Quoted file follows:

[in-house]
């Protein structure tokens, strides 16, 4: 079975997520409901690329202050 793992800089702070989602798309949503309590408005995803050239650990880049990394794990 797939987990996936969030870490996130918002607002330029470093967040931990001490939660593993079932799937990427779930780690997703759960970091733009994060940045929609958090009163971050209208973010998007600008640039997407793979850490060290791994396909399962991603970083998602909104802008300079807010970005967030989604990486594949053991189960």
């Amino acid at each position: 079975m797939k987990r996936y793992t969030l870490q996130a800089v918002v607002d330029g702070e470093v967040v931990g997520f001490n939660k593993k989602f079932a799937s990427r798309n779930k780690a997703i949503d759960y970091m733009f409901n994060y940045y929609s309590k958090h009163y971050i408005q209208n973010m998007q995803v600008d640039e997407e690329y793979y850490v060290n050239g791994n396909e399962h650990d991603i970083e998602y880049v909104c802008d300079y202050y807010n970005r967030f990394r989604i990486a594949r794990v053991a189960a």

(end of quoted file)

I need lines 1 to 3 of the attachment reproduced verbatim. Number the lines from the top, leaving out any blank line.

[in-house]
């Protein structure tokens, strides 16, 4: 079975997520409901690329202050 793992800089702070989602798309949503309590408005995803050239650990880049990394794990 797939987990996936969030870490996130918002607002330029470093967040931990001490939660593993079932799937990427779930780690997703759960970091733009994060940045929609958090009163971050209208973010998007600008640039997407793979850490060290791994396909399962991603970083998602909104802008300079807010970005967030989604990486594949053991189960």
């Amino acid at each position: 079975m797939k987990r996936y793992t969030l870490q996130a800089v918002v607002d330029g702070e470093v967040v931990g997520f001490n939660k593993k989602f079932a799937s990427r798309n779930k780690a997703i949503d759960y970091m733009f409901n994060y940045y929609s309590k958090h009163y971050i408005q209208n973010m998007q995803v600008d640039e997407e690329y793979y850490v060290n050239g791994n396909e399962h650990d991603i970083e998602y880049v909104c802008d300079y202050y807010n970005r967030f990394r989604i990486a594949r794990v053991a189960a």